I knew Monday morning I was going to have to address this hydraulic pump, but one thing kept nibbling at us, what if it really wasn't the pump?  It's an expensive part, and boy to find out it isn't it would kill us.  I should explain a little further.  The hydraulic pump on our coach provides hydraulic pressure and flow to our cooling fan mounted behind our radiator stack, when you first start the engine the fan turns quite slowly, but when the wax valve senses heat over 185df, it starts to melt and ports more and more hydraulic fluid to the fan so it speeds up, in fact when it is hot the fan sounds like a turbojet, it howls.  Now when we got the top of Monarch Pass and the temp was 210 or so, I stopped and ran back to check the fan, and it was barely turning.  The fact that all our problems started exactly at the same moment the pump was rebuilt points to the pump, but......  So before I started calling around for pumps, I felt we really ought to make sure it wasn't a bad wax valve.  The procedure is to swap the two hydraulic lines on the valve and it will force the fan to high, if the fan goes fast, it is a bad valve, and if it doesn't, it's the pump, so we did the test.
The wax valve and you can see the 2 hydraulic lines 
Well, the fan did not speed up, bad pump.  Some explanation is in order.  The pump we have, a Sauer Danfoss CPC-1047 is a pump they don't make anymore, the company sold the rights to another company, in fact, the one I bought the rebuild kit from.  So to replace a pump with a new one is a bit of a struggle now, do you want another of the same that doesn't have a good track record, or do you try to find a compatible replacement.  Also to get a new pump from the company that makes them requires a 4 week lead time.  So with much time and research on one of the forums I use, IRV2, I found a company in California that has stepped up to the plate with a new replacement pump, one made in the US, has parts readily available, and is a complete plug and play replacement, also it is a commercial pump with a design life of 25,000 hours!  And when I called and talked to them they were very knowledgable, and had done a ton of work with this new pump, and it was several hundred dollars cheaper than the original remake, and best of all they had several in stock!  So it has been ordered and will be installed in Oregon.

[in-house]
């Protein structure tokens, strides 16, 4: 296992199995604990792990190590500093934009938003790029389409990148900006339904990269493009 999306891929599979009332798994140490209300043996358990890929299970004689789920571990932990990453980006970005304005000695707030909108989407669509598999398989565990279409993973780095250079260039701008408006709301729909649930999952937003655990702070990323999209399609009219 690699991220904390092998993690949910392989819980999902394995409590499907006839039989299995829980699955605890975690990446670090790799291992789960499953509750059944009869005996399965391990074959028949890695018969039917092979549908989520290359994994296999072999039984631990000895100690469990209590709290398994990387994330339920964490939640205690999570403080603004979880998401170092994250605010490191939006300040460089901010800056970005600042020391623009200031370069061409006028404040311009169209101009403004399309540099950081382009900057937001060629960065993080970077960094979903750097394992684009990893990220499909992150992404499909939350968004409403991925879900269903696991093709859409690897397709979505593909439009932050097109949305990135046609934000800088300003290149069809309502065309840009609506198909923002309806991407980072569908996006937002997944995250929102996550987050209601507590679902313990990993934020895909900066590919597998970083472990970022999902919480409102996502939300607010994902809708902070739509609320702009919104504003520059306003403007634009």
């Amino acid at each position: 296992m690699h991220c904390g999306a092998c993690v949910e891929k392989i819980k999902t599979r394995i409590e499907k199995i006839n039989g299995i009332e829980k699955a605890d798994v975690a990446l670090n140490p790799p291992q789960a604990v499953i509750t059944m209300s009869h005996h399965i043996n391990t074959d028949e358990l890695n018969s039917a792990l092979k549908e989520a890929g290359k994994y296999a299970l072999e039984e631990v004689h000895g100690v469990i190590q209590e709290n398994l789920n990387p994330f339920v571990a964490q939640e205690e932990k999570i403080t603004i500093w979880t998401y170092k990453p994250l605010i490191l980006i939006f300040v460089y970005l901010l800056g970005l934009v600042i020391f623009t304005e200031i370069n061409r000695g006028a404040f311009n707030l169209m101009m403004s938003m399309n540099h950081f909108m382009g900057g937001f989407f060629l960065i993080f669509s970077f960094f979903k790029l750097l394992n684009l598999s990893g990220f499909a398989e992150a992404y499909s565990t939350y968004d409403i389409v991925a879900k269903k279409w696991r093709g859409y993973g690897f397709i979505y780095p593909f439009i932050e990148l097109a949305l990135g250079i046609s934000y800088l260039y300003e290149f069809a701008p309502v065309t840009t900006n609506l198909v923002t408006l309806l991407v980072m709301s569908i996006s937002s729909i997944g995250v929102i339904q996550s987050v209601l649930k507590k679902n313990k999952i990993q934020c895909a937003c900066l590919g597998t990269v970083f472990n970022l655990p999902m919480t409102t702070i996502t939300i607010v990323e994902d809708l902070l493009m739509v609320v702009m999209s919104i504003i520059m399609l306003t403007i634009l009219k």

So in the meantime we have been busy, one of our goals was to finally get the galley faucet taken care of and we did, it still took 2 trips to the store, but it's now all done!

We've done quite a bit of exploring around the area up to Estes Park, back through the mountains, down to Deckers, up to Boulder to visit the Liberty Puzzle factory, and have had a great time in the Denver area, we like it a lot.  Quick mention, if you have never heard of Liberty Puzzles, they are without a doubt the very best jigsaw puzzle available, they are high quality, made on maple plywood, extremely intricate, and very difficult to do, and they are made in Boulder.
Through the canyon to Deckers

Lots of snow near Estes Park
Also, just so you know, we show a lot of restaurant food on here, maybe too much for some folks:-)  But 95% of our meals we prepare ourselves, so I will just show one of our delicious meals here in Denver.
Beautiful fresh Copper River salmon ready for the grill

Baby bok choy grilling
We are leaving this am for our mad dash to the coast, keep your fingers crossed that our failing pump gets us there without a problem.